NSW health care in trouble, Labor says

·3-min read

As people in NSW wait longer than ever for ambulances and patients face prolonged delays before being treated in hospital, Labor says chronic underfunding has led to a degradation of public health services.

The latest Bureau of Health Information Quarterly Report, released on Wednesday, reveals an under-pressure healthcare system stretched by a winter wave of COVID-19 on top of a rampant flu season.

The upshot was a blowout in wait times across the sector between April and June, with Labor blaming a decade of understaffing and poor resourcing for the troubling statistics.

"It is becoming very tiresome that we have a government who blames COVID for everything," Labor's health spokesman Ryan Park told reporters on Wednesday.

"That is not going to get to the heart of the problem."

If he becomes health minister after the March election, he will focus on resourcing and staffing, rather than ribbon cutting and opening new buildings, he said.

The major issue was the lack of staff, Mr Park said, with ample evidence of the problem presented during the recent rural health inquiry.

NSW Labor has refused to commit to implementing nurse-to-patient ratios, wanted by the nurses union.

According to the latest data, a typical patient faced a lengthy wait for an ambulance and more than 76,000 people left emergency departments without finishing treatment or being seen by a doctor - the most since reporting began 12 years ago.

One-in-five patients who leave the ED before completing treatment is likely to return within three days, bureau acting Chief Executive Hilary Rowell said.

The report found about 60 per cent of patients were seen on time, a record low for the state.

Emergency visits were up 5.2 per cent from the same period before the COVID-19 pandemic in 2019, but had fallen from a record high in 2021.

President of the AMA NSW Michael Bonning said the results were more damning every quarter, and it is time for the Commonwealth to commit to a 50-50 funding split with the state government.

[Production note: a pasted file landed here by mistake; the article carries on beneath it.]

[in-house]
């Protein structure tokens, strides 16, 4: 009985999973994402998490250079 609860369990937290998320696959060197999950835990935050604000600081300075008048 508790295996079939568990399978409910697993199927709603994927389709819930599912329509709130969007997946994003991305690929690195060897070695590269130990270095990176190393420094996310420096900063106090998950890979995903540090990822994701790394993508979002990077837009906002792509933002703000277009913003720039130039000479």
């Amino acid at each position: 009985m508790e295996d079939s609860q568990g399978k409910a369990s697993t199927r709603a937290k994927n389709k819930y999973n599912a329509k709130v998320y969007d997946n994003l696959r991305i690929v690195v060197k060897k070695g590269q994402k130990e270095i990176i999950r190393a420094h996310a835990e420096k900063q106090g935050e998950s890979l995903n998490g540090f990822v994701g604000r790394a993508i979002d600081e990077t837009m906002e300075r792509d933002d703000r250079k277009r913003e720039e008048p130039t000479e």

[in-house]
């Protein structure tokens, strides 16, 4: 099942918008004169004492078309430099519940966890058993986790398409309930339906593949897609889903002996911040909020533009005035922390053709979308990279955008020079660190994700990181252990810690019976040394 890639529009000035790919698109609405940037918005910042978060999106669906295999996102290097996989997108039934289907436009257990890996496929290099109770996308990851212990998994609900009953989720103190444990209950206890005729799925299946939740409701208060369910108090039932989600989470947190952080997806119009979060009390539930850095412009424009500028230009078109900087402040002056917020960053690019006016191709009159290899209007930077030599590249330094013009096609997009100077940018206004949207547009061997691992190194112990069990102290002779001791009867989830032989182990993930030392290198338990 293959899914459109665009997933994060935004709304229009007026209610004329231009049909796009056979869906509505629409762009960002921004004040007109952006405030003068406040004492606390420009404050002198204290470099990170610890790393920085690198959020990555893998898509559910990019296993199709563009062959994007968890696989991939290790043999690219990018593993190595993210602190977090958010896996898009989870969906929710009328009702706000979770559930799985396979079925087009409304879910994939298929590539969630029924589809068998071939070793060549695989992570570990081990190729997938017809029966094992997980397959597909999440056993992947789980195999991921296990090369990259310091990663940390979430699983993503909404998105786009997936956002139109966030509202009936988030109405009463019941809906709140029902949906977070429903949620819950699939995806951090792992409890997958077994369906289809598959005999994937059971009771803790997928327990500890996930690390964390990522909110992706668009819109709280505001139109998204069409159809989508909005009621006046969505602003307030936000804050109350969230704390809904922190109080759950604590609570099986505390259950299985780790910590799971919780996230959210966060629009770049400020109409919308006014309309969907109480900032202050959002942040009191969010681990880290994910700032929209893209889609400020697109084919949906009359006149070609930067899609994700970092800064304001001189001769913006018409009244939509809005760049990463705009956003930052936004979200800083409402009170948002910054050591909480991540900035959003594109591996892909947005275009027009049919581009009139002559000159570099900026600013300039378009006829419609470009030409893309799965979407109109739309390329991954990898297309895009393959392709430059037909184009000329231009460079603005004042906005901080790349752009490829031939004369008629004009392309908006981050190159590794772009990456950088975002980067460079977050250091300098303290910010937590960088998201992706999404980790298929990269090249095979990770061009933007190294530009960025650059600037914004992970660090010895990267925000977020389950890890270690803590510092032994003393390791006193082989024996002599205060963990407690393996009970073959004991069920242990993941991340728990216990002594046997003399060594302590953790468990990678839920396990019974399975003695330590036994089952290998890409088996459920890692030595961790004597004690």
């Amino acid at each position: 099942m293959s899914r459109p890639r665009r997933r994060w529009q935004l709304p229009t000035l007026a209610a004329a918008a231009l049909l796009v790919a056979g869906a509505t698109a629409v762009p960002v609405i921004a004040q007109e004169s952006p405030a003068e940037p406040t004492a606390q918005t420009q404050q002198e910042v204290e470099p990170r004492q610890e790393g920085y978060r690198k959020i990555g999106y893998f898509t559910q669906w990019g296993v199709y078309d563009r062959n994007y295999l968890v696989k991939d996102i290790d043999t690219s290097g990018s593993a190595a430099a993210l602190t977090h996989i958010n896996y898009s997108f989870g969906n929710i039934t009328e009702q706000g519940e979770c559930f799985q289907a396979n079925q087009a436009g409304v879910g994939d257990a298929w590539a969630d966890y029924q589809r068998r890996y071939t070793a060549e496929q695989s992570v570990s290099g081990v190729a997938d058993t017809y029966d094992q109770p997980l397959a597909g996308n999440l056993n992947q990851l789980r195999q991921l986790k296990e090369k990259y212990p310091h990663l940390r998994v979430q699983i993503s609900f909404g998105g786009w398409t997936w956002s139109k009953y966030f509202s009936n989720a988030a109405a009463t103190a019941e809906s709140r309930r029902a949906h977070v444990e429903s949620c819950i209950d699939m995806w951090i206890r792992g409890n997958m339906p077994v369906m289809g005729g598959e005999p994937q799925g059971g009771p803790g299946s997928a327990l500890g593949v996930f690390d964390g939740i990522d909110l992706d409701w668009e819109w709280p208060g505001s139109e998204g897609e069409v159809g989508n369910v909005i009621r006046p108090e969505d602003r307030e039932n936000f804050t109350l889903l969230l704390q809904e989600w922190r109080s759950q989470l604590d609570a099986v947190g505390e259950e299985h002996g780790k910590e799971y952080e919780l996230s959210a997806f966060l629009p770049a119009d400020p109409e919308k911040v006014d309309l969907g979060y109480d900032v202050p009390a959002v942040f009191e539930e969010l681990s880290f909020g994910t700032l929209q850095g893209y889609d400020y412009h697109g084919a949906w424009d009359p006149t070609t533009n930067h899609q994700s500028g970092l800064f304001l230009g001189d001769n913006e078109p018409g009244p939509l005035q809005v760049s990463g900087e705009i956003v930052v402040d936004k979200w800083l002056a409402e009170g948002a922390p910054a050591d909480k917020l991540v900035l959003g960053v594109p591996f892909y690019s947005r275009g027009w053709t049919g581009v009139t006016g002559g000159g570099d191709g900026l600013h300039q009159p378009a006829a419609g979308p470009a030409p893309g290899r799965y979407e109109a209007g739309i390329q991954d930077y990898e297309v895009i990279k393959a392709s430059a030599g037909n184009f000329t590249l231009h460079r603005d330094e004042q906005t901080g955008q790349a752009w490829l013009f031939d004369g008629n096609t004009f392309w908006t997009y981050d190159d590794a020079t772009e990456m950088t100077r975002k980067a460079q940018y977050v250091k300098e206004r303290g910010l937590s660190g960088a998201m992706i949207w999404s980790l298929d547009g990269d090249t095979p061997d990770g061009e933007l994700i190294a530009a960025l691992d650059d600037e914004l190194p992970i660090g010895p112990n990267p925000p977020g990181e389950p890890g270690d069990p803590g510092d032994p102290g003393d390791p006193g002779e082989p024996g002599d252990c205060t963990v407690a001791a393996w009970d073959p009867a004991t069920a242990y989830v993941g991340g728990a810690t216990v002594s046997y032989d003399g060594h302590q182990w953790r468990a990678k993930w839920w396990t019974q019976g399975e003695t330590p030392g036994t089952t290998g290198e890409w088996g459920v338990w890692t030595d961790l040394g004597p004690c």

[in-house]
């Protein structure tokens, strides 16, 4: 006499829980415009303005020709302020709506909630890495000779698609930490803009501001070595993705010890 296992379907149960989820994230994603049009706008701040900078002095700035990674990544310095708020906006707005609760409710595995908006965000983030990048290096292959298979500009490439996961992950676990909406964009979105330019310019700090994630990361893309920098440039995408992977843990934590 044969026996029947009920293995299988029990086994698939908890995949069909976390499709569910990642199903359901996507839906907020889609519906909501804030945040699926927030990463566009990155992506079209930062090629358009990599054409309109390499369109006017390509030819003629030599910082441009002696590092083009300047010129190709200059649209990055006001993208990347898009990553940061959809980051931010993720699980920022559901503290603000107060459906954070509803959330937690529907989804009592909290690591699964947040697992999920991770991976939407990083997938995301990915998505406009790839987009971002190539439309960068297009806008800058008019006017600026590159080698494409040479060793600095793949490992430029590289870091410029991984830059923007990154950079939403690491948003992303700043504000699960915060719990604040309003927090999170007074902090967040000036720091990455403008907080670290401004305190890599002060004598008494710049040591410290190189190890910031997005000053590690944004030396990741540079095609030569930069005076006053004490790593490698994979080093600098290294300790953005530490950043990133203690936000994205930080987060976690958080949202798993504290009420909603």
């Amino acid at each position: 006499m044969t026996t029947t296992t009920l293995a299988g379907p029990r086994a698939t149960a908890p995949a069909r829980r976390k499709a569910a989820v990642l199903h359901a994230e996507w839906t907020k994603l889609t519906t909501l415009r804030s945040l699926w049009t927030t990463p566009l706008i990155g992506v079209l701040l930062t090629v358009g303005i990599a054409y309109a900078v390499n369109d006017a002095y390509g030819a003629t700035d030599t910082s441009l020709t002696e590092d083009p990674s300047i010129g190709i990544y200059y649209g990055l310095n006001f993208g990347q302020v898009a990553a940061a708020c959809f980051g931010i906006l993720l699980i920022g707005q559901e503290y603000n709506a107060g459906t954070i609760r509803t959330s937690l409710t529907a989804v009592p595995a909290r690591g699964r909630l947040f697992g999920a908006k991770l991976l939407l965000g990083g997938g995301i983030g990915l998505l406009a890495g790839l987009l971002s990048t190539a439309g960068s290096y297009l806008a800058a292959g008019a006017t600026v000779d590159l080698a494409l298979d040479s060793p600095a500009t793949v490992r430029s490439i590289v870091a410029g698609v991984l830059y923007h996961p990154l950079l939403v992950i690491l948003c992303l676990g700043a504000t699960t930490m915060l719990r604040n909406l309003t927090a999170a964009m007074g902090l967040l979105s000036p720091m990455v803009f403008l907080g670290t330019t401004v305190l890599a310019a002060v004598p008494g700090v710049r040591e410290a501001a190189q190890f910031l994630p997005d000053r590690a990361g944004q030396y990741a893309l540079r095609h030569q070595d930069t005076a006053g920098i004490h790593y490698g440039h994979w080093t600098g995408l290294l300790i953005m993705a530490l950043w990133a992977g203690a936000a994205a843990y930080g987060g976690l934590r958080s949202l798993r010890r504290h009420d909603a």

"We can't keep doing the same things and expecting to see improvements," Dr Bonning told AAP.

"People have gone to superhuman efforts and lengths to manage the COVID-19 waves and the influenza season, and the respiratory viruses.

Those efforts could not be sustained and NSW risked losing much of its workforce to burnout, he warned.

General Secretary of the NSW Nurses and Midwives' Association Shaye Candish said the findings were a reflection of the extreme pressure placed on healthcare staff.

"The sheer volume of patients leaving our emergency departments before starting their care is shameful," she said.

However, NSW Health maintained that despite the stress of COVID-19, the flu and furloughed staff, hospitals performed well and delivered high-quality care during the winter period.

"We continued to make every effort to ensure that those who needed care urgently received it without delay," Deputy Secretary Matthew Daly said.

Ambulances were also in high demand with patients facing record average wait times.

Half the ambulances sent to patients classified as "emergencies" took more than 16.3 minutes, the worst result in 12 years.

More than half (57.6 per cent) the ambulances sent to life-threatening emergencies arrived within the benchmark 10-minute timeframe, also the worst result in 12 years.

Wait times for non-urgent elective surgery is also on the rise, with more than 26,000 people who had surgery in the quarter having waited just under a year.

President of the NSW branch of the Australian Paramedics Association Chris Kastelan said the situation was deteriorating.

"We're alarmed that response times are growing longer every quarter," he said.

"When transfer of care times blow out, paramedics are left waiting outside hospitals and unavailable to respond to emergencies in their communities.

"It's incredibly concerning."